When the traveling indie documentary filmmaker Vincent Moon comes to Miami for a retrospective of his work and a two-day workshop, he hopes to find something to add to his nearly 700-strong catalog of films. "I don't really know the city at all," he admits, speaking via phone from Rio de Janiero, "and I think the project I'm going to do there is really interesting because for me it's really a way to dig in the local culture, especially trying to find the alternative of art and music and all those communities that form the richness of Miami as a city."
In 2006, Moon made his name as one of the filmmakers behind the "Take Away Shows" for the French on-line video channel La Blogothèque. He directed on-the-fly, cinéma vérité style music videos for popular bands including Phoenix, Arcade Fire, and REM. In 2008, he left behind his apartment in Paris to travel and continue his work, not only shooting famous musicians but more obscure, experimental artists and catching transcendent moments of culture like an Ayahuasca ceremony in Peru and Sufis chanting in the Northern Caucasus, Russia.
He hopes to find something original in Miami to add to his collection of musical moments, but he has no idea yet what that will be. "I really like to decide on the spot what I would like to do," he explains. "That's what I do when I travel and I make films. I know where I am going, sort of, but I really don't like to do deep research about the culture before I reach it, and it's only when I am there in the place that I can really do that."
A look at a few films in his catalog reveals a bit of the flavor for what he prefers, and it defies genre, popularity, or geography. The general entrancing qualities of music excite him most. "That's definitely what I am researching nowadays: the relationship with music and trance," he says, "and I think that was something I was researching before without knowing. In my 20s I was going every night to rock concerts or experimental music shows. That was something related to trance, although I didn't know it then, but I was very interested in those moments. Amongst the crowd and amongst all that heat and all that really loud music there is a moment of trance, in a sense. You sort of get out of your body almost, and that was something that I was really, really curious about when I was younger."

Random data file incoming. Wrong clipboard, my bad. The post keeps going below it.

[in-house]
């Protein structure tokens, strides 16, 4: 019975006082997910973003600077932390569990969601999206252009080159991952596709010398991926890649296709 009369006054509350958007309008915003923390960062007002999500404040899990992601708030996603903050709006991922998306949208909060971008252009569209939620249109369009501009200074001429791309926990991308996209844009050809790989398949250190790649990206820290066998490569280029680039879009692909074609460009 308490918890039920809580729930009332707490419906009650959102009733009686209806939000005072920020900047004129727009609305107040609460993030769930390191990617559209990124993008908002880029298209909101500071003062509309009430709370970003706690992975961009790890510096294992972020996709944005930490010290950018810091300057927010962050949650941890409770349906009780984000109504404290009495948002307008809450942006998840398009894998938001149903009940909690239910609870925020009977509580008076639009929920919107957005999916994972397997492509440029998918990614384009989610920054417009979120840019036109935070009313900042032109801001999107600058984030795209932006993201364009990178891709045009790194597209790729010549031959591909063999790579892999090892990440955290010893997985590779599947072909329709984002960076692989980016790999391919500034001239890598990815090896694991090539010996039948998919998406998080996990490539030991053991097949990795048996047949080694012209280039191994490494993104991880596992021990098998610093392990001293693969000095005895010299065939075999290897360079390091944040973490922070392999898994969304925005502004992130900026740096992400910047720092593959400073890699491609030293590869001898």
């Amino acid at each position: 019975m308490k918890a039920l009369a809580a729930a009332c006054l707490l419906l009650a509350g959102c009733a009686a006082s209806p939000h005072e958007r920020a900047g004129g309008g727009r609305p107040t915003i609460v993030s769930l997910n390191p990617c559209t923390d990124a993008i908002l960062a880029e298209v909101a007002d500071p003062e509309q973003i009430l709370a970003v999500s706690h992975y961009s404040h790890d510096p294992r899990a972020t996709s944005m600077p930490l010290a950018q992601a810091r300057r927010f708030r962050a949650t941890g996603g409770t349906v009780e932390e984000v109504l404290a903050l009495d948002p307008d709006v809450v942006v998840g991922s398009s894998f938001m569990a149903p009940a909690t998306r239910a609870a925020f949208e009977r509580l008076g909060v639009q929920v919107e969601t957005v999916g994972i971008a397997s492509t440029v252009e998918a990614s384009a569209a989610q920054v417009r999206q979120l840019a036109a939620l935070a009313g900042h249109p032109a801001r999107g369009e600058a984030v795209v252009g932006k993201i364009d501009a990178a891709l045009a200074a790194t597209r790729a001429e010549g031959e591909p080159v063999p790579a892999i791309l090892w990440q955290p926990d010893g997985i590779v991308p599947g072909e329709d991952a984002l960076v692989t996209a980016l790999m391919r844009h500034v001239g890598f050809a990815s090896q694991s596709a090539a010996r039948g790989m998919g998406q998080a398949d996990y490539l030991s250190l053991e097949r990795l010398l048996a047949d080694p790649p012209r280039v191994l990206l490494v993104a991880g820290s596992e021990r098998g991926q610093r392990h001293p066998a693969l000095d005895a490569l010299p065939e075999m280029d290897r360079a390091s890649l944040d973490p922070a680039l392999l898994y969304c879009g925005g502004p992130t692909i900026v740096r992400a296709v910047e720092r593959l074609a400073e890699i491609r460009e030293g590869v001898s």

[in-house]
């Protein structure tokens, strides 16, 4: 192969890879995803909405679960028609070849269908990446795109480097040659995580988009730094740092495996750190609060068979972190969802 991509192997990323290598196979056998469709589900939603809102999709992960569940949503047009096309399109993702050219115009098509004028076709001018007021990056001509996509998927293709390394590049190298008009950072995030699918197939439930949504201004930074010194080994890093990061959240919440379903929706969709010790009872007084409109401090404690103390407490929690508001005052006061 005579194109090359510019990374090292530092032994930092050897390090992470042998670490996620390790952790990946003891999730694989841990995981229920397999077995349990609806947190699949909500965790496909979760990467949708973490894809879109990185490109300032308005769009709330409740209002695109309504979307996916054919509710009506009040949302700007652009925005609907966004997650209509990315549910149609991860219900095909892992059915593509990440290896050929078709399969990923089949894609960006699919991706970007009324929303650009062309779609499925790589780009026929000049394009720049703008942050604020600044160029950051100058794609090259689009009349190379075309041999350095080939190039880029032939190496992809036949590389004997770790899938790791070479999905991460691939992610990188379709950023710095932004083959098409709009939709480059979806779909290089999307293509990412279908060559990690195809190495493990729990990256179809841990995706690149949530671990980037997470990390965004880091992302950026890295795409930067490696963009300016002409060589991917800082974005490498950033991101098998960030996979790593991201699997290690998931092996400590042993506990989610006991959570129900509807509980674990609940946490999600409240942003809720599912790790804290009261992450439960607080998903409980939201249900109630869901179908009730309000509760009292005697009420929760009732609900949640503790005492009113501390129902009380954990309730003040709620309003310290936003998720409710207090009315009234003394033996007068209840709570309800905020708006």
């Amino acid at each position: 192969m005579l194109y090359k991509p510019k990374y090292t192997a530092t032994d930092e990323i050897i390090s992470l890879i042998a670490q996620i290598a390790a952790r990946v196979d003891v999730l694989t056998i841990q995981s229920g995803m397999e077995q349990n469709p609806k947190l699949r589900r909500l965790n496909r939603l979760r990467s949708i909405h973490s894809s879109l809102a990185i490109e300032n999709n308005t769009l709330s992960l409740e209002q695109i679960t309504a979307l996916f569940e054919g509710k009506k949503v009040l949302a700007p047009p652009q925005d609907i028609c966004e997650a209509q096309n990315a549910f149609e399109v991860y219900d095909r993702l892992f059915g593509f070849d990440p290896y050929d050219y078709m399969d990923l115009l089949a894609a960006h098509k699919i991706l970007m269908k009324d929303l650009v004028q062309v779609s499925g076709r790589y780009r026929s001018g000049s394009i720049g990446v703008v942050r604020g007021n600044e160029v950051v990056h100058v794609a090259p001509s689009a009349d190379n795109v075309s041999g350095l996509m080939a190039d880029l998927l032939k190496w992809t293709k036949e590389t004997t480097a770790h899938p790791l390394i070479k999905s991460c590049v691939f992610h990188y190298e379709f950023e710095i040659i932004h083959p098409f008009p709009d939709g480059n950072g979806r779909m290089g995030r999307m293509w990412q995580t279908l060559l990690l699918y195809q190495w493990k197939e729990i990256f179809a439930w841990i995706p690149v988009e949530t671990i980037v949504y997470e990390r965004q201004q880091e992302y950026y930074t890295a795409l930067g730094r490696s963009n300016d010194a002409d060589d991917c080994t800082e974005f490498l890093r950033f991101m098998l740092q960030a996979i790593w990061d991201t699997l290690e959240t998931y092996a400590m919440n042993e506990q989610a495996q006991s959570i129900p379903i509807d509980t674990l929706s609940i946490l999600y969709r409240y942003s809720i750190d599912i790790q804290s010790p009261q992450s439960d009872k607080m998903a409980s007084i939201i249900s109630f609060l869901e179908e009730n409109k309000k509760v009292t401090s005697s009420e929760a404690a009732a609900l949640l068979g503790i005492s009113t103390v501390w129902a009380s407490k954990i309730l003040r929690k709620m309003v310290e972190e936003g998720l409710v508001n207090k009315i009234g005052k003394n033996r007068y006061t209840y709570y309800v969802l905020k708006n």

During his short stay in Miami, Moon will also lead a two-day workshop for filmmakers hosted by the Indie Film Club which also puts on Film Gate, an annual film festival for filmmakers in Miami that draws aspiring directors from across the country. The workshops will take place at The Little Haiti Culture Center and Sweat Records and include excursions. Moon says he enjoys sharing his knowledge, but as with his on-the-fly filmmaking style, he doesn't have a syllabus to follow. "I try to give workshops in the same spirit as I film. Anytime I do a screening it's also like that. I just improvise everything and just react to the energy of the place, and I just try to be relevant in a way. I make the films the way I show them."
This way of thinking means he never anguishes over creative "blocks." It also means he works very fast. "I was obsessed with this idea of improvisation, and I really wanted to question this in terms of cinema," he explains. "How would it be to improvise as much as possible with a camera? What kind of cinema can you make with this? That's just what I've been trying, I guess: to improvise as much as possible, without preparation, without any plans, just bam, going with the flow, in the moment."
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Just what he will improvise in Miami remains a mystery to him until he arrives, despite any expectations thanks to stereotypes about Miami. Moon even admits some bias popped into his head when he received the invitation to visit Miami. However, he says, he can recognize the prejudice and pack it away in a corner. "I don't care," he declares. "I don't really think about it. I just want to be surprised. I think that's the best way. I would have never expected to come to Miami. Honestly, that would have not been my first destination in terms of making a workshop or recording music, but it's very, very exciting, actually."
The Vincent Moon retrospective and conversation takes place Thursday, July 24, 7 to 10 p.m. at The Screening Room at The Screening Room, 2626 NW Second Ave., Miami. Free. Indie Film Club Miami has set up an intimate 2-day workshop with Moon on July 26 and 27. Visit film-gate.org.
Follow Hans Morgenstern on Twitter @HansMorgenstern.